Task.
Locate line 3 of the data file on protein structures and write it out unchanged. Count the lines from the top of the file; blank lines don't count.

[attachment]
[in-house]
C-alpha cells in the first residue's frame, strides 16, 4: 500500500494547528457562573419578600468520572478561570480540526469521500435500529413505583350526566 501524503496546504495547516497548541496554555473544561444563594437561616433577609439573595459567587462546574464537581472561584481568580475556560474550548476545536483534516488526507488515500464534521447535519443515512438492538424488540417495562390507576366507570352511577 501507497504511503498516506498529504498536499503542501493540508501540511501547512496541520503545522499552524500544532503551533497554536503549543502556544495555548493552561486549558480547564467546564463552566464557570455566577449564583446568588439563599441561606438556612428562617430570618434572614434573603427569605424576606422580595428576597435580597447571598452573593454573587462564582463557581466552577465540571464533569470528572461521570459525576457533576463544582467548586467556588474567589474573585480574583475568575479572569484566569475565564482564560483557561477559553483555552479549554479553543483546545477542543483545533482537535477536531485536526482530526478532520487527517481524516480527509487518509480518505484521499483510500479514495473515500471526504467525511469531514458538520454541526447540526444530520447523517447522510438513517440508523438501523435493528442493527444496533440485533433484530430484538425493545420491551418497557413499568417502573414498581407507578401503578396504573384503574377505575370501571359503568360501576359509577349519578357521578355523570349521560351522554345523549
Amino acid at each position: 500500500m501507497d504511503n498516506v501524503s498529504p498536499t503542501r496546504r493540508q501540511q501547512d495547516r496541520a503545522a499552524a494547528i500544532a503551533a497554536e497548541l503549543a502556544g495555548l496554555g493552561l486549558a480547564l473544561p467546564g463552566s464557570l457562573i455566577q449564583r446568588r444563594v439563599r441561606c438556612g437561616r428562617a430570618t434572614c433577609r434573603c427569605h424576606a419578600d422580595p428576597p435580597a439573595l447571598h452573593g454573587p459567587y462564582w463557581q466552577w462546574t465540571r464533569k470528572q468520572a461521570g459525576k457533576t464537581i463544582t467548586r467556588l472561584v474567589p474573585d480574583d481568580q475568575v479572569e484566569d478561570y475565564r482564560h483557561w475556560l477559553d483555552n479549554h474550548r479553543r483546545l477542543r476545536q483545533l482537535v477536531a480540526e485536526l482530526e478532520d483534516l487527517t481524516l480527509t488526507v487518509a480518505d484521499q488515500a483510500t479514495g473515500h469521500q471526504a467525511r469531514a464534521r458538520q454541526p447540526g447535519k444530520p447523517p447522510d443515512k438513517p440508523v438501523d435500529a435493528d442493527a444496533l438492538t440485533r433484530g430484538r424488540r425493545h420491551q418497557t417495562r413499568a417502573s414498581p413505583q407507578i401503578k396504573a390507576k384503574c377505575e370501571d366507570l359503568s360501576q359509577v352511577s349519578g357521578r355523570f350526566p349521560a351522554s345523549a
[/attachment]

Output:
Amino acid at each position: 500500500m501507497d504511503n498516506v501524503s498529504p498536499t503542501r496546504r493540508q501540511q501547512d495547516r496541520a503545522a499552524a494547528i500544532a503551533a497554536e497548541l503549543a502556544g495555548l496554555g493552561l486549558a480547564l473544561p467546564g463552566s464557570l457562573i455566577q449564583r446568588r444563594v439563599r441561606c438556612g437561616r428562617a430570618t434572614c433577609r434573603c427569605h424576606a419578600d422580595p428576597p435580597a439573595l447571598h452573593g454573587p459567587y462564582w463557581q466552577w462546574t465540571r464533569k470528572q468520572a461521570g459525576k457533576t464537581i463544582t467548586r467556588l472561584v474567589p474573585d480574583d481568580q475568575v479572569e484566569d478561570y475565564r482564560h483557561w475556560l477559553d483555552n479549554h474550548r479553543r483546545l477542543r476545536q483545533l482537535v477536531a480540526e485536526l482530526e478532520d483534516l487527517t481524516l480527509t488526507v487518509a480518505d484521499q488515500a483510500t479514495g473515500h469521500q471526504a467525511r469531514a464534521r458538520q454541526p447540526g447535519k444530520p447523517p447522510d443515512k438513517p440508523v438501523d435500529a435493528d442493527a444496533l438492538t440485533r433484530g430484538r424488540r425493545h420491551q418497557t417495562r413499568a417502573s414498581p413505583q407507578i401503578k396504573a390507576k384503574c377505575e370501571d366507570l359503568s360501576q359509577v352511577s349519578g357521578r355523570f350526566p349521560a351522554s345523549a